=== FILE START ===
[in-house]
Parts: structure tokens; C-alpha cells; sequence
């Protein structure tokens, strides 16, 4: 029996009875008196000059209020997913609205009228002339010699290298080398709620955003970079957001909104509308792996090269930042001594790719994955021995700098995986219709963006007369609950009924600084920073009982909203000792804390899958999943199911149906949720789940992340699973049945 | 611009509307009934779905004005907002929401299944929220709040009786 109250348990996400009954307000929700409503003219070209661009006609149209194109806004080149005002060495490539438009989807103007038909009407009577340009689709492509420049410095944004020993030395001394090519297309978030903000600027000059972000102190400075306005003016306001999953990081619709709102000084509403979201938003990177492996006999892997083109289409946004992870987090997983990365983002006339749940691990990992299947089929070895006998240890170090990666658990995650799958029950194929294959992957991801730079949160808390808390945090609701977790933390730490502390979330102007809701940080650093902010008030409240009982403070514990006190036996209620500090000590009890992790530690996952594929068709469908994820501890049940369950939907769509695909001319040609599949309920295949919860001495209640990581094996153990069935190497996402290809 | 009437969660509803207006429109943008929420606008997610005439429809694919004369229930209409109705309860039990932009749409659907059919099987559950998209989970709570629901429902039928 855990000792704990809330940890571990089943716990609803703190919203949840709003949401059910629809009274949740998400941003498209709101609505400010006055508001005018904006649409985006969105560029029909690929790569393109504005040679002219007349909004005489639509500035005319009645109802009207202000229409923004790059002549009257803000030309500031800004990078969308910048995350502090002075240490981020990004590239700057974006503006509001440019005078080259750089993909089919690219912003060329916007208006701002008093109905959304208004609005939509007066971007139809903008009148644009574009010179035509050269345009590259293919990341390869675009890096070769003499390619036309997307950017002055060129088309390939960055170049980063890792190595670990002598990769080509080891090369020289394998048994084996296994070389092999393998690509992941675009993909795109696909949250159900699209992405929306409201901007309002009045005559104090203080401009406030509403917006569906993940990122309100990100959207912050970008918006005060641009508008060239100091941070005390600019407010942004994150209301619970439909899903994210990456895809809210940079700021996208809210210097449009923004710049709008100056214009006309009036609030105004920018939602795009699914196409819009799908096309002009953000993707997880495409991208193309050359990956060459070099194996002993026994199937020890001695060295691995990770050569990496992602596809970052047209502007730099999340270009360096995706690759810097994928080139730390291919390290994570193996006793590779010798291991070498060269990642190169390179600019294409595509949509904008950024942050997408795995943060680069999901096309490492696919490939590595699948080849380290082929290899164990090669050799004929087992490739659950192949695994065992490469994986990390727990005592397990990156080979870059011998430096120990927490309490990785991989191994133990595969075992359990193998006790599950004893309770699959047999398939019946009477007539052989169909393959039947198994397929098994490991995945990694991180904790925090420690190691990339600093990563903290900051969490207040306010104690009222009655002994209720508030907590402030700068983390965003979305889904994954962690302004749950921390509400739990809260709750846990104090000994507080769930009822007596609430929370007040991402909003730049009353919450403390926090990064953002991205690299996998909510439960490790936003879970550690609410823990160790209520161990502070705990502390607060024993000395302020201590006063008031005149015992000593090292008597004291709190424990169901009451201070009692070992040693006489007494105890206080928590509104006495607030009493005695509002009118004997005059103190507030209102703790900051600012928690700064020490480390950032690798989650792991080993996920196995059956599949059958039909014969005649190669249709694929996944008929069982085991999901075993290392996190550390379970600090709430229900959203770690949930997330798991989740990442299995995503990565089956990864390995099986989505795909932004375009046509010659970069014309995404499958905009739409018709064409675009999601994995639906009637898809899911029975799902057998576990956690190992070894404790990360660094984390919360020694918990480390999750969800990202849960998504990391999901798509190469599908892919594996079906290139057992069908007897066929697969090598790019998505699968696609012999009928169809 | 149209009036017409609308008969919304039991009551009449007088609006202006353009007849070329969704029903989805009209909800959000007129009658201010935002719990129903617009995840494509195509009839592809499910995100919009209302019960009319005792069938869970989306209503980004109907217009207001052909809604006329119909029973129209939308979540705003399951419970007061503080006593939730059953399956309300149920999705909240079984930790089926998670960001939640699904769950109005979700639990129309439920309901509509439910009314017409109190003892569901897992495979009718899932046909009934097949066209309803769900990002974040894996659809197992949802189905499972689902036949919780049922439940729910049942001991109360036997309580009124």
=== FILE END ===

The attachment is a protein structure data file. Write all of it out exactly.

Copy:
[in-house]
Parts: structure tokens; C-alpha cells; sequence
């Protein structure tokens, strides 16, 4: 029996009875008196000059209020997913609205009228002339010699290298080398709620955003970079957001909104509308792996090269930042001594790719994955021995700098995986219709963006007369609950009924600084920073009982909203000792804390899958999943199911149906949720789940992340699973049945 | 611009509307009934779905004005907002929401299944929220709040009786 109250348990996400009954307000929700409503003219070209661009006609149209194109806004080149005002060495490539438009989807103007038909009407009577340009689709492509420049410095944004020993030395001394090519297309978030903000600027000059972000102190400075306005003016306001999953990081619709709102000084509403979201938003990177492996006999892997083109289409946004992870987090997983990365983002006339749940691990990992299947089929070895006998240890170090990666658990995650799958029950194929294959992957991801730079949160808390808390945090609701977790933390730490502390979330102007809701940080650093902010008030409240009982403070514990006190036996209620500090000590009890992790530690996952594929068709469908994820501890049940369950939907769509695909001319040609599949309920295949919860001495209640990581094996153990069935190497996402290809 | 009437969660509803207006429109943008929420606008997610005439429809694919004369229930209409109705309860039990932009749409659907059919099987559950998209989970709570629901429902039928 855990000792704990809330940890571990089943716990609803703190919203949840709003949401059910629809009274949740998400941003498209709101609505400010006055508001005018904006649409985006969105560029029909690929790569393109504005040679002219007349909004005489639509500035005319009645109802009207202000229409923004790059002549009257803000030309500031800004990078969308910048995350502090002075240490981020990004590239700057974006503006509001440019005078080259750089993909089919690219912003060329916007208006701002008093109905959304208004609005939509007066971007139809903008009148644009574009010179035509050269345009590259293919990341390869675009890096070769003499390619036309997307950017002055060129088309390939960055170049980063890792190595670990002598990769080509080891090369020289394998048994084996296994070389092999393998690509992941675009993909795109696909949250159900699209992405929306409201901007309002009045005559104090203080401009406030509403917006569906993940990122309100990100959207912050970008918006005060641009508008060239100091941070005390600019407010942004994150209301619970439909899903994210990456895809809210940079700021996208809210210097449009923004710049709008100056214009006309009036609030105004920018939602795009699914196409819009799908096309002009953000993707997880495409991208193309050359990956060459070099194996002993026994199937020890001695060295691995990770050569990496992602596809970052047209502007730099999340270009360096995706690759810097994928080139730390291919390290994570193996006793590779010798291991070498060269990642190169390179600019294409595509949509904008950024942050997408795995943060680069999901096309490492696919490939590595699948080849380290082929290899164990090669050799004929087992490739659950192949695994065992490469994986990390727990005592397990990156080979870059011998430096120990927490309490990785991989191994133990595969075992359990193998006790599950004893309770699959047999398939019946009477007539052989169909393959039947198994397929098994490991995945990694991180904790925090420690190691990339600093990563903290900051969490207040306010104690009222009655002994209720508030907590402030700068983390965003979305889904994954962690302004749950921390509400739990809260709750846990104090000994507080769930009822007596609430929370007040991402909003730049009353919450403390926090990064953002991205690299996998909510439960490790936003879970550690609410823990160790209520161990502070705990502390607060024993000395302020201590006063008031005149015992000593090292008597004291709190424990169901009451201070009692070992040693006489007494105890206080928590509104006495607030009493005695509002009118004997005059103190507030209102703790900051600012928690700064020490480390950032690798989650792991080993996920196995059956599949059958039909014969005649190669249709694929996944008929069982085991999901075993290392996190550390379970600090709430229900959203770690949930997330798991989740990442299995995503990565089956990864390995099986989505795909932004375009046509010659970069014309995404499958905009739409018709064409675009999601994995639906009637898809899911029975799902057998576990956690190992070894404790990360660094984390919360020694918990480390999750969800990202849960998504990391999901798509190469599908892919594996079906290139057992069908007897066929697969090598790019998505699968696609012999009928169809 | 149209009036017409609308008969919304039991009551009449007088609006202006353009007849070329969704029903989805009209909800959000007129009658201010935002719990129903617009995840494509195509009839592809499910995100919009209302019960009319005792069938869970989306209503980004109907217009207001052909809604006329119909029973129209939308979540705003399951419970007061503080006593939730059953399956309300149920999705909240079984930790089926998670960001939640699904769950109005979700639990129309439920309901509509439910009314017409109190003892569901897992495979009718899932046909009934097949066209309803769900990002974040894996659809197992949802189905499972689902036949919780049922439940729910049942001991109360036997309580009124």